Vitamin D receptor haplotypes affect lead levels during pregnancy.– 2010
Sci Total Environ. 2010 Oct 1;408(21):4955-60. doi: 10.1016/j.scitotenv.2010.07.039. Epub 2010 Aug 6.
Rezende VB1, Amaral JH, Quintana SM, Gerlach RF, Barbosa F Jr, Tanus-Santos JE.
Department of Pharmacology, Faculty of Medical Sciences, State University of Campinas, 13081-970, Campinas, SP, Brazil.
Pregnant women are particularly susceptible to toxic effects associated with lead (Pb) exposure. Pb accumulates in bone tissue and is rapidly mobilized from bones during pregnancy, thus resulting in fetal contamination. While vitamin D receptor (VDR) polymorphisms modify bone mineralization and affect Pb biomarkers including blood (Pb-B) and serum (Pb-S) Pb concentrations, and %Pb-S/Pb-B ratio, the effects of these polymorphisms on Pb levels in pregnant women are unknown. This study aimed at examining the effects of three (FokI, BsmI and ApaI) VDR polymorphisms (and VDR haplotypes) on Pb levels in pregnant women. Pb-B and Pb-S were determined by inductively coupled plasma mass spectrometry in samples from 256 healthy pregnant women and their respective umbilical cords. Genotypes for the VDR polymorphisms were determined by PCR and restriction fragment length digestion. While the three VDR polymorphisms had no significant effects on Pb-B, Pb-S or %Pb-S/Pb-B ratio, the haplotype combining the f, a, and b alleles for the FokI, ApaI and BsmI polymorphisms, respectively, was associated with significantly lower Pb-S and %Pb-S/Pb-B (P<0.05). However, maternal VDR haplotypes had no effects on Pb levels in the umbilical cords. To our knowledge, this is the first study showing that a combination of genetic polymorphisms (haplotype) commonly found in the VDR gene affects Pb-S and %Pb-S/Pb-B ratios in pregnant women. These findings may have major implications for Pb toxicity because they may help to predict the existence of a group of subjects that is genetically less prone to Pb toxicity during pregnancy.
PMID: 20692022 DOI: 10.1016/j.scitotenv.2010.07.039
Does maternal VDR FokI single nucleotide polymorphism have an effect on lead levels of placenta, maternal and cord bloods? – 2015
Placenta. Volume 36, Issue 8, August 2015, Pages 870-875, https://doi.org/10.1016/j.placenta.2015.06.012
- VDR FokI polymorphism had a significant effect on lead levels in a triad of mother–placenta–fetus.
- Maternal, placental and cord blood lead levels was significantly higher in mothers with VDR FokI Ff + ff genotypes.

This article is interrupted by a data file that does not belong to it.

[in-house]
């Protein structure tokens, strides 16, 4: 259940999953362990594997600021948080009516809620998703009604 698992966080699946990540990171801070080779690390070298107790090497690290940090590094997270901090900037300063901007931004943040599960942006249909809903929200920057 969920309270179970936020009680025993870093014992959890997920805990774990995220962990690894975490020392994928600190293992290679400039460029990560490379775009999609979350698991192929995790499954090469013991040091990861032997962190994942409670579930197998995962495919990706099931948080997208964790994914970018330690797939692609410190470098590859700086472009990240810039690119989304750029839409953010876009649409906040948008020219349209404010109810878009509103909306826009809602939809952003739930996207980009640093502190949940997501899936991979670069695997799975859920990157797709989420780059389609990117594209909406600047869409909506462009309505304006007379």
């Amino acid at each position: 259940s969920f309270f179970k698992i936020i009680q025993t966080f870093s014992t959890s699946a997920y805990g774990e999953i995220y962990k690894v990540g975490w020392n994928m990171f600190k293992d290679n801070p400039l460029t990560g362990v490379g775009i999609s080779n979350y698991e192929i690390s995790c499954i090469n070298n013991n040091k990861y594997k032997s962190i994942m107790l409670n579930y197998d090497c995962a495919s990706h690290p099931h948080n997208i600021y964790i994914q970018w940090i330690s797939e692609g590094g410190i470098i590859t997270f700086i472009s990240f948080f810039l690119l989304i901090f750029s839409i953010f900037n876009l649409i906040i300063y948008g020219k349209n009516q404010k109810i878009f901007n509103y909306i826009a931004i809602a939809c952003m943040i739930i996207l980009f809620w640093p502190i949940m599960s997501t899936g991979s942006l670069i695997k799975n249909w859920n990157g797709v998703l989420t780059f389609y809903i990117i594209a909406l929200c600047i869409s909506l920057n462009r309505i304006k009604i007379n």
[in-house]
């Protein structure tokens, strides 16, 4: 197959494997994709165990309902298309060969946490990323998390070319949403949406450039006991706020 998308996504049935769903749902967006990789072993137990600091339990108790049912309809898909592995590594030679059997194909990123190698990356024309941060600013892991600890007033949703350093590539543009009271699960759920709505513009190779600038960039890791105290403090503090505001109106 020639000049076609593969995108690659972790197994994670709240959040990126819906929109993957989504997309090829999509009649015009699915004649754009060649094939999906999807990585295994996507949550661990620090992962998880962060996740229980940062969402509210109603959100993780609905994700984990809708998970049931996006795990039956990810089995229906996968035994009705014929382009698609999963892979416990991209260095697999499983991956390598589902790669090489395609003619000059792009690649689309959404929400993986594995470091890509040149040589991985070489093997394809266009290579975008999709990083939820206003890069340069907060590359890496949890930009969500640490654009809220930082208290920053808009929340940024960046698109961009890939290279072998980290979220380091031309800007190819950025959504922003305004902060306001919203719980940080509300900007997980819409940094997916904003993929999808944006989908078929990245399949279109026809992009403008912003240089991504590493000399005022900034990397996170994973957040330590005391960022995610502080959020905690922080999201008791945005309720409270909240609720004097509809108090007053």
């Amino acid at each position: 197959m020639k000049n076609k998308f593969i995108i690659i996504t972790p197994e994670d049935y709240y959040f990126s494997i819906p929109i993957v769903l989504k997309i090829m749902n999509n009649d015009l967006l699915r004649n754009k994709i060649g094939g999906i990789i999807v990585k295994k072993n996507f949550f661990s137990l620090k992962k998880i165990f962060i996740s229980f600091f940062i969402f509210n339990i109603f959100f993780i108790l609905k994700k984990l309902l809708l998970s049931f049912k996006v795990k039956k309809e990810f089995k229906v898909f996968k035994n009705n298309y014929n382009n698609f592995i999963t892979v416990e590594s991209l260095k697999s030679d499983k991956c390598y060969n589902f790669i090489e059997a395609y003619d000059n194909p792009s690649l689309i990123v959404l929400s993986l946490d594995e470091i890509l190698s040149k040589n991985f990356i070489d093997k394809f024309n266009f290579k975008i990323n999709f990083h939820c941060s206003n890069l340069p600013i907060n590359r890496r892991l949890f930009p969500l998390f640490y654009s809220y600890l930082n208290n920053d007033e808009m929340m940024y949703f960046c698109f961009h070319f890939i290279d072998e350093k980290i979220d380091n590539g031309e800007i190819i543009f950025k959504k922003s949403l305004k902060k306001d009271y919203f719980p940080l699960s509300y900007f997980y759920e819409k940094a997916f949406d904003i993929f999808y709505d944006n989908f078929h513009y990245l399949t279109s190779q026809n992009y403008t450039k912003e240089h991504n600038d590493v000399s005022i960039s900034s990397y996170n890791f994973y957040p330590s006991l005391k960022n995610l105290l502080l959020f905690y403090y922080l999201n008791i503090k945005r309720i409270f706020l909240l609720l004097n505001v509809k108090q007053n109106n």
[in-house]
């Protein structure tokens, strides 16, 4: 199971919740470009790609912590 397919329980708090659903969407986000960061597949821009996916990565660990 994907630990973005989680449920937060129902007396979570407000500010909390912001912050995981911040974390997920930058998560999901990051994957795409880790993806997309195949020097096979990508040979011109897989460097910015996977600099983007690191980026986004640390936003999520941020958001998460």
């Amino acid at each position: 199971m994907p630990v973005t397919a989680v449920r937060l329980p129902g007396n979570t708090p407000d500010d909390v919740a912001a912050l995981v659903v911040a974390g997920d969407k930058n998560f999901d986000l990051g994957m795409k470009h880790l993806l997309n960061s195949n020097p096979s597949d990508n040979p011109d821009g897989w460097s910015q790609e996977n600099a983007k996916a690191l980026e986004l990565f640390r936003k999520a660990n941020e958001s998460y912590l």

- Maternal blood lead was linearly associated with both placental lead and umbilical cord blood lead.
- Fetuses of women with f allele may appear to be disadvantageous for exposing more lead through placenta.
Individual susceptibility due to genetic variations appears to be an important factor in lead toxicity. As lead, ubiquitous atmospheric pollutant, behaves very similarly to calcium, gene polymorphisms in proteins involved in calcium homeostasis can affect lead toxicokinetics. Vitamin D receptor (VDR), a DNA-binding transcription factor, activates genes that encode proteins involved in calcium metabolism. Thus, the objective of this study was to determine the effect of maternal VDR FokI polymorphism on lead levels of maternal blood, placental tissue and cord blood.
The study population comprised 116 women and their respective placenta and umbilical cord. Venous blood samples were drawn from mothers to investigate both the lead levels and VDR FokI polymorphism. Cord blood samples and placentas were collected for lead levels. VDR FokI polymorphism was detected by standard polymerase chain reaction (PCR)-restriction fragment length polymorphism (RFLP) method. Lead levels were analyzed by dual atomic absorption spectrometer system.
Genotype frequencies of VDR FokI polymorphism were 49.2% FF, 44.8% Ff and 6.0% ff. The mean lead levels of maternal blood, placenta and cord blood were 36.76 ± 13.84 μg/L, 12.84 ± 14.47 μg/kg and 25.69 ± 11.12 μg/L, respectively. Maternal blood, placental and cord blood lead levels were found significantly to be higher in mothers with f allele for the VDR FokI polymorphism (p < 0.05).
The present study indicated that this polymorphism had an effect on maternal and fetal lead levels and that mothers with F allele associated with lower lead concentration may protect their respective fetus against the toxic effects of lead exposure.
Lead was ADHD risk factor in 16 out of 18 studies – 2016
The Role of Lead Exposure on Attention-Deficit/ Hyperactivity Disorder in Children: A Systematic Review
Iran J Psychiatry. 2016 Jan; 11(1): 1–14.,PMCID: PMC4888135
Objective: Attention-Deficit/Hyperactivity Disorder (ADHD) is one of the most common behavioral disorders in children effecting the families and society. This systematic review examined the literature on the role of lead exposure in children with ADHD symptoms. Articles were analytically compared, focusing on the methodology used to assess exposure and adverse effects on children with ADHD.